Domestic violence is a serious offense, and a conviction on your record can have lasting effects that can impact nearly every aspect of your life. As such, if you have an impending trial for domestic violence, you will likely want to know which elements the prosecutor will be trying to prove in your trial, so that you can prepare a solid defense with your attorney to present in court.
The Intimate Relationship Requirement
What sets domestic violence apart from other types of violence is that the victim is in an intimate relationship with the perpetrator. Thus, the prosecutor will have to prove that the alleged victim in your case is someone who is or was in an intimate relationship with you.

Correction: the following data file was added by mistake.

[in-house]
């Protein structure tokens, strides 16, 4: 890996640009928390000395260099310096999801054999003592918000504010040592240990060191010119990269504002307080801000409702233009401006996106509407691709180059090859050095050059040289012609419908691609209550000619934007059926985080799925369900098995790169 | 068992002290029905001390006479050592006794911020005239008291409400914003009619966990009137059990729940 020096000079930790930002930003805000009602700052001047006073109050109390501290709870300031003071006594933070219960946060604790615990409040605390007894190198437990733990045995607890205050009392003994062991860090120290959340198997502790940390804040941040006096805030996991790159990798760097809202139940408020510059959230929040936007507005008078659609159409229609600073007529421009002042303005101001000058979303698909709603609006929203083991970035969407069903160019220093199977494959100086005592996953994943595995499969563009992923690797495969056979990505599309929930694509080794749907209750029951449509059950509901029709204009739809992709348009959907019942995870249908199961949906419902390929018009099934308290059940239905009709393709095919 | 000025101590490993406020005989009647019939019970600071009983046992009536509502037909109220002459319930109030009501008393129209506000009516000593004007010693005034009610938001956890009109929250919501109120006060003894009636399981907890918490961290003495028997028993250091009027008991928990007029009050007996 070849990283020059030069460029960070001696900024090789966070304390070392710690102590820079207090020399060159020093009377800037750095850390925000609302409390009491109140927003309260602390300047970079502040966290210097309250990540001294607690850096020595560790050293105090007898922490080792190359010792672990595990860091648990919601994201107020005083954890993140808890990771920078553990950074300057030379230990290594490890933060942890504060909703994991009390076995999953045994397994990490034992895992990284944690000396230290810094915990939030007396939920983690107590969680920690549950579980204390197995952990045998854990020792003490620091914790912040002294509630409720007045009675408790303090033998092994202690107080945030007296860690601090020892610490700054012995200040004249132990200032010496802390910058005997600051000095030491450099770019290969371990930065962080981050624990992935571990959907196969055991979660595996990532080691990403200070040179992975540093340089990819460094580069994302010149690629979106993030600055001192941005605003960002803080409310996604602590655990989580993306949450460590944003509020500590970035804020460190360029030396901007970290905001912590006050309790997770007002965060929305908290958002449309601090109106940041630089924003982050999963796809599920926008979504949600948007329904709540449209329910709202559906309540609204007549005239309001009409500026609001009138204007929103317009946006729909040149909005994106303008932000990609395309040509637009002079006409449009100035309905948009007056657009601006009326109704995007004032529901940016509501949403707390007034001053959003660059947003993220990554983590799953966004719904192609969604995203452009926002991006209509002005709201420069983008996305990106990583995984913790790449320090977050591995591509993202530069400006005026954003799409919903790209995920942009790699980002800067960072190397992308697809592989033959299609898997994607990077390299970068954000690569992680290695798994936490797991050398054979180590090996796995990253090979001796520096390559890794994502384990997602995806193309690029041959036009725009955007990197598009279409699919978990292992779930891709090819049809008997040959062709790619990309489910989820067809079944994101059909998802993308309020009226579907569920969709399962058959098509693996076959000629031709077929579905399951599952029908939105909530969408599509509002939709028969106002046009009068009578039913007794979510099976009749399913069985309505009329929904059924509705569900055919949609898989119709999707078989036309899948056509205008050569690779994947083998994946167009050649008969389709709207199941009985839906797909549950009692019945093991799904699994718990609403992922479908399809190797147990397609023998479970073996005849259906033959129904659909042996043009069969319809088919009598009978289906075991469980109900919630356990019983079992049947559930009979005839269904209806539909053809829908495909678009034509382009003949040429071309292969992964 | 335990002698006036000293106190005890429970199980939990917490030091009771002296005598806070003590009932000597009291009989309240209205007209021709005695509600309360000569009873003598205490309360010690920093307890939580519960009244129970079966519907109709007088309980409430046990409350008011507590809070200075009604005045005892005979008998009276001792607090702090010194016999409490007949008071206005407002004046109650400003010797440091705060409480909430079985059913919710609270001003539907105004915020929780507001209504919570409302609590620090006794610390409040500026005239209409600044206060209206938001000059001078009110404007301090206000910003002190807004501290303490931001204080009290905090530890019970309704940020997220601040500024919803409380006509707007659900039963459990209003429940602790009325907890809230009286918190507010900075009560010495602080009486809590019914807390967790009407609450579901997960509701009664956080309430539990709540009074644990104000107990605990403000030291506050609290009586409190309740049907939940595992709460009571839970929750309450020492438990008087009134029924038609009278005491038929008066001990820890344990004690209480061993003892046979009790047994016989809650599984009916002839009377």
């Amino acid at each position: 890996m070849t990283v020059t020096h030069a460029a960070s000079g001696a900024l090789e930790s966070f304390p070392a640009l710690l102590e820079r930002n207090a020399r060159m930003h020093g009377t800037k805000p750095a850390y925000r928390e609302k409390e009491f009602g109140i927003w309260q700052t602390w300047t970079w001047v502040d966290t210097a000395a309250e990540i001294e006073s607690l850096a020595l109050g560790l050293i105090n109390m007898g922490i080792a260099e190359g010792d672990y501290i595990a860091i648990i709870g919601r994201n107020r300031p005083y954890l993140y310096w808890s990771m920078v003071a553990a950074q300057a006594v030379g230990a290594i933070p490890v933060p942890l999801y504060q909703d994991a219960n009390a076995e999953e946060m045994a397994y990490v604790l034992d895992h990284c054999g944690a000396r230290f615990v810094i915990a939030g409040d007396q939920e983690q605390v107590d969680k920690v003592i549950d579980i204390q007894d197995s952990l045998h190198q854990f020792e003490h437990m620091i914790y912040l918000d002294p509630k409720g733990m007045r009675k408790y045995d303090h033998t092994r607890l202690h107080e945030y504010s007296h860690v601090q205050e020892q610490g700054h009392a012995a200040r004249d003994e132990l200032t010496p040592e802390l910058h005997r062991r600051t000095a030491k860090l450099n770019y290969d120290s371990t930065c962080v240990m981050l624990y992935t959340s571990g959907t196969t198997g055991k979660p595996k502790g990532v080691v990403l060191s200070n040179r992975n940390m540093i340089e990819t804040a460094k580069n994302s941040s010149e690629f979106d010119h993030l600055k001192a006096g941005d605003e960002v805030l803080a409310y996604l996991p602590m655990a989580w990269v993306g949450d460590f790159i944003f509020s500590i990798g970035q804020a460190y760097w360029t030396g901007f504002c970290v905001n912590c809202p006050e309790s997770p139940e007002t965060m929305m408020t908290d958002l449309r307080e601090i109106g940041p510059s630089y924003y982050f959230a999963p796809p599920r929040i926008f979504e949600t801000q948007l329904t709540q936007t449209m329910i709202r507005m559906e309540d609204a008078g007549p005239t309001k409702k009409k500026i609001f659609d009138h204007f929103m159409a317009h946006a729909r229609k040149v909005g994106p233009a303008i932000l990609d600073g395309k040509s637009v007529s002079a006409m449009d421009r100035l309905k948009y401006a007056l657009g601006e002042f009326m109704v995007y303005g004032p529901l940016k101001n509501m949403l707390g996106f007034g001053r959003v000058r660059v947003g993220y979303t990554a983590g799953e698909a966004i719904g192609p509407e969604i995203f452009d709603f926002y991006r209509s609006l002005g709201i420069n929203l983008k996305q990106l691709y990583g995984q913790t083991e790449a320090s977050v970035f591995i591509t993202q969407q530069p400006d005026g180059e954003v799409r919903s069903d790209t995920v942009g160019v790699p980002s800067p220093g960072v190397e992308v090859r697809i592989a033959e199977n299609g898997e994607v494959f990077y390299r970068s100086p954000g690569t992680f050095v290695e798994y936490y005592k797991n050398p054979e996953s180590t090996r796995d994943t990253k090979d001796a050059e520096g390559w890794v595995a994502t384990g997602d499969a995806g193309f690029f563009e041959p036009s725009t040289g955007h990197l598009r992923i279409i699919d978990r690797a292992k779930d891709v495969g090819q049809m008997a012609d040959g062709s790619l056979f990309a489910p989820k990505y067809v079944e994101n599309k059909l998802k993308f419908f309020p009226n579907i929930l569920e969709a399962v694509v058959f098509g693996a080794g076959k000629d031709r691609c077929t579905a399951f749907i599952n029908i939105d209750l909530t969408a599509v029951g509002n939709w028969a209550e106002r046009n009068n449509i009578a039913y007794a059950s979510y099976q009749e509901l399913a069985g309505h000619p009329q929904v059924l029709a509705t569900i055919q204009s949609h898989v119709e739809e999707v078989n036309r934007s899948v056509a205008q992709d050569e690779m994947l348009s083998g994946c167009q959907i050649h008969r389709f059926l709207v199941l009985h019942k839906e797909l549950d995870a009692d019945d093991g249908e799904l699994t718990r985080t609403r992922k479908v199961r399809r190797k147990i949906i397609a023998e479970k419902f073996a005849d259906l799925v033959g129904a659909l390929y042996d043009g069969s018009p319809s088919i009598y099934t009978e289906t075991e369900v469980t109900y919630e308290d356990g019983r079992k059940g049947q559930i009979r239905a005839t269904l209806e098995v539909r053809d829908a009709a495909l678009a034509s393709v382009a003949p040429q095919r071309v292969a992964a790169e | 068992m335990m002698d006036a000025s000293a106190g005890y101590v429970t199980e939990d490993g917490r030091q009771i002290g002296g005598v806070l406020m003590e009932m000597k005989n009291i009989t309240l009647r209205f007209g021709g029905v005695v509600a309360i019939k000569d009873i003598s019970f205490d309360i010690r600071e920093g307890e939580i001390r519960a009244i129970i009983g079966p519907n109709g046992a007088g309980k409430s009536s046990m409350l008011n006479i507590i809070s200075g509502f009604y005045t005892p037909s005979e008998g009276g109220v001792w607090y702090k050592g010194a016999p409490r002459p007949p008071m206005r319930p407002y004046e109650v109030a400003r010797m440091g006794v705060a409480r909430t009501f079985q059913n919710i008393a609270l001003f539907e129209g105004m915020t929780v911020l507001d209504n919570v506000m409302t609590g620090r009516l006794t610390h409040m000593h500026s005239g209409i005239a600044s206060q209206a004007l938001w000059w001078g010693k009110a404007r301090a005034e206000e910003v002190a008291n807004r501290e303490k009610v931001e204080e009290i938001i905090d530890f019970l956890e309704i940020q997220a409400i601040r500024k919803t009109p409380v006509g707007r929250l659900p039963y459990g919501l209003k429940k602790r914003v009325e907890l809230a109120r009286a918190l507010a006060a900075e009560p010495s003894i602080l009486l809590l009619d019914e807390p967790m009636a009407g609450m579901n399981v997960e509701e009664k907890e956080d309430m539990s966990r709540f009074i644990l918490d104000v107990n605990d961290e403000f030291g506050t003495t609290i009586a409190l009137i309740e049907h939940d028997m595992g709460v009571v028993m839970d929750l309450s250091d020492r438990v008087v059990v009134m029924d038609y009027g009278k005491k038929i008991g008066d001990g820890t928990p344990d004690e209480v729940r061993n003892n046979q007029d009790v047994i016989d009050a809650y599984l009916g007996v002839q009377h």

Colorado law limits the term “intimate relationship” to spouses, ex-spouses, unmarried couples, and two people who are the parents of the same child. If your relationship with the alleged victim doesn’t fit into any of these categories, then the prosecutor will have to charge you with a different crime.
The Act of Violence
Contrary to popular belief, an act of domestic violence does not actually have to be physical violence against a victim. There are several types of domestic violence that do not consist of physically beating someone.
For example, merely threatening physical violence can be enough to satisfy the statutory requirements, if the threat was meant to put the victim in apprehension of imminent harm in order to control them. Even harming a different person or animal other than the victim could count, if it is done to punish, control, or intimidate the victim.
As upsetting as it is to consider the possibility of a criminal conviction, remember that you have due process rights. You will have the opportunity to prepare a defense with your attorney and fight the charges and evidence that the prosecutor brings against you.